When in Rome do as the Roamans so. So if Muslims want to live in Christian countries they should follow their diktat. Else they should stay in their own countries. How many Muslim countries allow other religions to be practiced? None! So why this hue and cry over burqah. They want to go to non Islamic countries, get jobs, partake of their affluence and settle there. But they don’t want to follow their laws? How convenient!

  7. Liju Philip says:

    @Scorpiogenius, the laws have been framed by men. That’s why i asked if the modesty is something so private, why is it that the men also dont wear the burqa and only force the women to wear it? Sarkozy seems to believe that its a case of women’s oppression by men using religious beliefs.

    @Chowla, of course France is a different country and has its own laws of separating state and religion. And i admire Sarkozy’s guts at addressing this issue.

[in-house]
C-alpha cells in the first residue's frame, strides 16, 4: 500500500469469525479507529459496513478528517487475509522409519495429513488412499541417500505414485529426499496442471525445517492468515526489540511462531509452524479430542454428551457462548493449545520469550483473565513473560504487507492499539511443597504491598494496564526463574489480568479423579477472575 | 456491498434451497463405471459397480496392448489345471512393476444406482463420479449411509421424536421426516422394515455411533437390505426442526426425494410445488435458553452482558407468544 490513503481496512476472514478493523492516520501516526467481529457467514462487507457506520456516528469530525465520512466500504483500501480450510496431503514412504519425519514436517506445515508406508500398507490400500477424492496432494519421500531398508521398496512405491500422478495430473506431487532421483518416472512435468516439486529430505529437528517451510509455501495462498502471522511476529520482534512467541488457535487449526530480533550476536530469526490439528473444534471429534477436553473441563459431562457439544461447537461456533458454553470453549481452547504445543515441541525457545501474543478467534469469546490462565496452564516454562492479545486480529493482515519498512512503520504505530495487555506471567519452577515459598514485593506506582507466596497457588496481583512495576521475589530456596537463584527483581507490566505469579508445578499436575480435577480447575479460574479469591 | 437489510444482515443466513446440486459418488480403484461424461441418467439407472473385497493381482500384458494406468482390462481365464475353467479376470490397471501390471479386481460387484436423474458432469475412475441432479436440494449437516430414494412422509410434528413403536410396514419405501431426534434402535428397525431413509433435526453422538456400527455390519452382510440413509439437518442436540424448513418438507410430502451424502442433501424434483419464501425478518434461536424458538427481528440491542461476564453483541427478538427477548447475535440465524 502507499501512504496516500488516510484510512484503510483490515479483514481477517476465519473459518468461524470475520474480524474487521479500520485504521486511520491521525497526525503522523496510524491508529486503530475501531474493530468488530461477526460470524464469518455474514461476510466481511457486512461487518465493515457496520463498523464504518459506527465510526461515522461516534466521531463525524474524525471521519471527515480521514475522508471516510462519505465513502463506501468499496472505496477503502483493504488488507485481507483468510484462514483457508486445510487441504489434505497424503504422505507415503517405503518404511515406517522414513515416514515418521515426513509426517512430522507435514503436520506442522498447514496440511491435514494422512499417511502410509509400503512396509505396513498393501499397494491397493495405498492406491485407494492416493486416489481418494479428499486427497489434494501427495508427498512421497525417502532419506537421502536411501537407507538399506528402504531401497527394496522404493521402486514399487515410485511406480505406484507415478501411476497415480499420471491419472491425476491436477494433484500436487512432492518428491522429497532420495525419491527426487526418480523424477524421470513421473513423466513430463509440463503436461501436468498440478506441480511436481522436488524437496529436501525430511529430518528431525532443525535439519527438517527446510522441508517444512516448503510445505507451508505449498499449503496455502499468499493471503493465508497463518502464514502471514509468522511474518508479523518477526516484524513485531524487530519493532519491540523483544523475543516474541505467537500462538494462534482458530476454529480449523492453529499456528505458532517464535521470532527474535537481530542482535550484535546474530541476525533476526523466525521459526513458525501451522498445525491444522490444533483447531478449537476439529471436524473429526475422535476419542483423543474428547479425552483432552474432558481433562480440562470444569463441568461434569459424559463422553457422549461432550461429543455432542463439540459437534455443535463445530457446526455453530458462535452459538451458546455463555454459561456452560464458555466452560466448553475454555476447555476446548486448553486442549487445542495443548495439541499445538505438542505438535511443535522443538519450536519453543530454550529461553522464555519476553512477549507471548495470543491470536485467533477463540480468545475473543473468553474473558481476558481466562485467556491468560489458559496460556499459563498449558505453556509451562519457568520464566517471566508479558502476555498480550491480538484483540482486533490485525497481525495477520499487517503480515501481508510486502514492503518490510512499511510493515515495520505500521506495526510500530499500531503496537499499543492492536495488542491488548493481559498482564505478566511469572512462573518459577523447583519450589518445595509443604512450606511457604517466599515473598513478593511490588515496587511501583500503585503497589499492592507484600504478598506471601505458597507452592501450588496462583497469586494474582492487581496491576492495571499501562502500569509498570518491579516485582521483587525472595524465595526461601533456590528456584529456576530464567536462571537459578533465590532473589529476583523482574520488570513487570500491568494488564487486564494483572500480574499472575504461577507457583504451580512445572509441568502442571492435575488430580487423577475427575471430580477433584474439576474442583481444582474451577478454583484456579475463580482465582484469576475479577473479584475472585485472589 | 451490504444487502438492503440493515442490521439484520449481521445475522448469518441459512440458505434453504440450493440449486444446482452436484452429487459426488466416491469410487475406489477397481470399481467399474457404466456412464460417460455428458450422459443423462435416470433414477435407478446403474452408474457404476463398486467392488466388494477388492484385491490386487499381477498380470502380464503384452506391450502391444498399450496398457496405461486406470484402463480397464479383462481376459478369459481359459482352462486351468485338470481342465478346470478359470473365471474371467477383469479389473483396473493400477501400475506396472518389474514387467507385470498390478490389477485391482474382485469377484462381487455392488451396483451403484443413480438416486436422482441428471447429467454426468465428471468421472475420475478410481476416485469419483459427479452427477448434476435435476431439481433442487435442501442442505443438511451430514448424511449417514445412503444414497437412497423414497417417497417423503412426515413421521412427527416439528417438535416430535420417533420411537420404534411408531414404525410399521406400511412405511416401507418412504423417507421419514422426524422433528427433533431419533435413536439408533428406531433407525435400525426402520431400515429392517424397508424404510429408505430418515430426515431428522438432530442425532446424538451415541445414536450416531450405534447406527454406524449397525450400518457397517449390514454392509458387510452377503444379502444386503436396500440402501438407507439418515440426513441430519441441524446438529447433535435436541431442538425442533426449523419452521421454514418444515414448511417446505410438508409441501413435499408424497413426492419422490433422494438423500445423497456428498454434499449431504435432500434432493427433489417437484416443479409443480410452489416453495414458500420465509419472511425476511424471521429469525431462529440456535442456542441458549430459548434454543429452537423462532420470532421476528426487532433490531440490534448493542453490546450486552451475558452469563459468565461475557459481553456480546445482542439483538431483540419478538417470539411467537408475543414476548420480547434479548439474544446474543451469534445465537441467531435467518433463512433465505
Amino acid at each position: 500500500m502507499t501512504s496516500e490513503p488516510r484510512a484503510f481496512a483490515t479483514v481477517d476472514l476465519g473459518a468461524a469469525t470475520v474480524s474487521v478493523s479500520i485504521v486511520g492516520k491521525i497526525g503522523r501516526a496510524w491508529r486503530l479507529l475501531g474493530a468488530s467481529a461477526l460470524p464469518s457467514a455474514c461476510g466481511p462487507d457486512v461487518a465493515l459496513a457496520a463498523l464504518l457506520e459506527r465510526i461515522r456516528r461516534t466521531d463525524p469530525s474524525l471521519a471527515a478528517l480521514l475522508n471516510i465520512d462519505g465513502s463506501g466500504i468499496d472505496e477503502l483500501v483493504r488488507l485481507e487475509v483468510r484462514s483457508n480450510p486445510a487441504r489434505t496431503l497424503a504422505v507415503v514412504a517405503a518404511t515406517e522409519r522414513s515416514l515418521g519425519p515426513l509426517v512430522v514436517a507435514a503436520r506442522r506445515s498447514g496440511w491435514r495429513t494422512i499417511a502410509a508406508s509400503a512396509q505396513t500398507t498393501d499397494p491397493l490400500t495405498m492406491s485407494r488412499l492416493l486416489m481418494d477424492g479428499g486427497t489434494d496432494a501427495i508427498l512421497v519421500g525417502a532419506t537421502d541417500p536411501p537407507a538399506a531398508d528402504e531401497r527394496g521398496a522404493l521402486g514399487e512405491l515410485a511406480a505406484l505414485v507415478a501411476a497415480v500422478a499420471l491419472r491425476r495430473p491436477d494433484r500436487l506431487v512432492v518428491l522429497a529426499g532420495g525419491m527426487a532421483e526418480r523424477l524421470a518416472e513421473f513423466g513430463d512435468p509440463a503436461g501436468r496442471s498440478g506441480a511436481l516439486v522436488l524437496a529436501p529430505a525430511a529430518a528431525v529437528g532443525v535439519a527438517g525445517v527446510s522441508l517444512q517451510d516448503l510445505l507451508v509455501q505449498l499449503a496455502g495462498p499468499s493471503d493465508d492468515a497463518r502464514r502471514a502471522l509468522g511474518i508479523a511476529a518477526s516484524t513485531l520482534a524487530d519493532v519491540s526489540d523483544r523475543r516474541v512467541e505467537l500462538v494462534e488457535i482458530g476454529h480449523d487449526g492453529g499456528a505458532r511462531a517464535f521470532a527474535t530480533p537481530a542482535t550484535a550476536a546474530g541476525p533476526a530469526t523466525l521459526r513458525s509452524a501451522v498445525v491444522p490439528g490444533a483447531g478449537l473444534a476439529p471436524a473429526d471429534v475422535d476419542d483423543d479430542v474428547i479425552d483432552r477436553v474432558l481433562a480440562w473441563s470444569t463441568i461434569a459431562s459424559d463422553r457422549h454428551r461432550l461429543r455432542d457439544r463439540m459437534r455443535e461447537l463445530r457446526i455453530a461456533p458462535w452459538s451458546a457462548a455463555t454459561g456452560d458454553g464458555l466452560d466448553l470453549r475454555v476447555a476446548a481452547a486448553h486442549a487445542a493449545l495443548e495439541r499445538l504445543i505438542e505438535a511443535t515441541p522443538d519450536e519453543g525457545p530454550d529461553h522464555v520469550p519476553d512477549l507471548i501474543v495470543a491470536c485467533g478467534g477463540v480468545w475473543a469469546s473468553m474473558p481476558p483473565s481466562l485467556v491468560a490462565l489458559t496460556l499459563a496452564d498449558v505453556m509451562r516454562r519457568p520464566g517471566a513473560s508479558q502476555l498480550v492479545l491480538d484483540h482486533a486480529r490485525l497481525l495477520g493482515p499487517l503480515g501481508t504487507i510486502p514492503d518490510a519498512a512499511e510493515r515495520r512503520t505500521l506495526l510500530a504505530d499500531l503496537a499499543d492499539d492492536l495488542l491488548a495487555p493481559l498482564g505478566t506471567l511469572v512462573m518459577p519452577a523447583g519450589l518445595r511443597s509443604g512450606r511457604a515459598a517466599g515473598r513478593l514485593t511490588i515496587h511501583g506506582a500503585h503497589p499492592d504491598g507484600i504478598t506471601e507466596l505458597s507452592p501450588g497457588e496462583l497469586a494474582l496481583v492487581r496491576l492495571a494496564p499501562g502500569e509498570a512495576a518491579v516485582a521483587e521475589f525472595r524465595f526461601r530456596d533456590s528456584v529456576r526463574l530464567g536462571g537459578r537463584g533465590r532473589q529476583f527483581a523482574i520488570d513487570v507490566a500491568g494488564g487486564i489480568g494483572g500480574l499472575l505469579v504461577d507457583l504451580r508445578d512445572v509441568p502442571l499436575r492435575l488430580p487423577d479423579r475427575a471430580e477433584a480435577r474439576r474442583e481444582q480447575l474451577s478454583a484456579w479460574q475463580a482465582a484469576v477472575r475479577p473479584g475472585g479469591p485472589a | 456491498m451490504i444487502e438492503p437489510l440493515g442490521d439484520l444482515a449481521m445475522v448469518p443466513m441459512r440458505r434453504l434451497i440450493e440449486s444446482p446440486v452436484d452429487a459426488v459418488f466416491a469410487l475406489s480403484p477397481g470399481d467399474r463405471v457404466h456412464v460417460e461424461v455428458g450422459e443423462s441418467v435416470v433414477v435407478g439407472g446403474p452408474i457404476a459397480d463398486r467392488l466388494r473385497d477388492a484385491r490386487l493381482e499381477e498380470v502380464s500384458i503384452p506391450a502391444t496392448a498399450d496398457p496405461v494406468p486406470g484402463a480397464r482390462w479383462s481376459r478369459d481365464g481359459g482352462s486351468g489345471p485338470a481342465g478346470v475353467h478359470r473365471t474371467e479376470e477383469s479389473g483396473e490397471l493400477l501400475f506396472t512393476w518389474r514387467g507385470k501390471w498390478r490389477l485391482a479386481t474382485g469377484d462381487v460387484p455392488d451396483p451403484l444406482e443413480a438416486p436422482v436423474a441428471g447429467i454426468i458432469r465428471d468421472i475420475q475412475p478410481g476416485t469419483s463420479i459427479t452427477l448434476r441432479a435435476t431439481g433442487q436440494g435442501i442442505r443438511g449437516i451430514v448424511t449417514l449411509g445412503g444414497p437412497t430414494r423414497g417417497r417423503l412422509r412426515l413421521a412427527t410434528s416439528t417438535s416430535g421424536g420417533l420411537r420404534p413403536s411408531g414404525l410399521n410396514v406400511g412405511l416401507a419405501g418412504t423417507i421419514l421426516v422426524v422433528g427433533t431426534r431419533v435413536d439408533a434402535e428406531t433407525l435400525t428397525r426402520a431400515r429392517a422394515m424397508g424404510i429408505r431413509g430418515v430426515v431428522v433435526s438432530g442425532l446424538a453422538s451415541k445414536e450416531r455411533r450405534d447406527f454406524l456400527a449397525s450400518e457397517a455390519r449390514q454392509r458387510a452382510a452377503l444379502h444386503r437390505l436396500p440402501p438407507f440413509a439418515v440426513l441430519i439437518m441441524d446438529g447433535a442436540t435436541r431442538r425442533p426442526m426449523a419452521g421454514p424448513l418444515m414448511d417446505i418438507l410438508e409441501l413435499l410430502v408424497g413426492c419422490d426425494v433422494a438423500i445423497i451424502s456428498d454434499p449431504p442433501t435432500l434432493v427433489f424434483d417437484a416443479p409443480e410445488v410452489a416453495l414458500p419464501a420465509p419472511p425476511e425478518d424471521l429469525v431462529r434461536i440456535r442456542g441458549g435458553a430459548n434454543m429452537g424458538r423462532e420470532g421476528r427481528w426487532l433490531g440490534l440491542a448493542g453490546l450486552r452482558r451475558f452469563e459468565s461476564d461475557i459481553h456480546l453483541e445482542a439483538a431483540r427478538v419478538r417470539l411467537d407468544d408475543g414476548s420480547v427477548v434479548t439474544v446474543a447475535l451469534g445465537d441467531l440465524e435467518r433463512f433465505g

@Ottayan, is it something to do with the ghettoisation of our mindsets and religion?

    @YC, it should at the end of the day be left to the woman to decide if she wants to wear it or not. But we see that there is a subtle encouragement / threat for the women to wear it from their own families, society.

    @Rashid, point noted. According to Sarkozy too, in the name of religious freedom, the woman’s freedom is being curtailed. That’s what he is pointing at. According to him, individual freedom is more impt than religious freedom.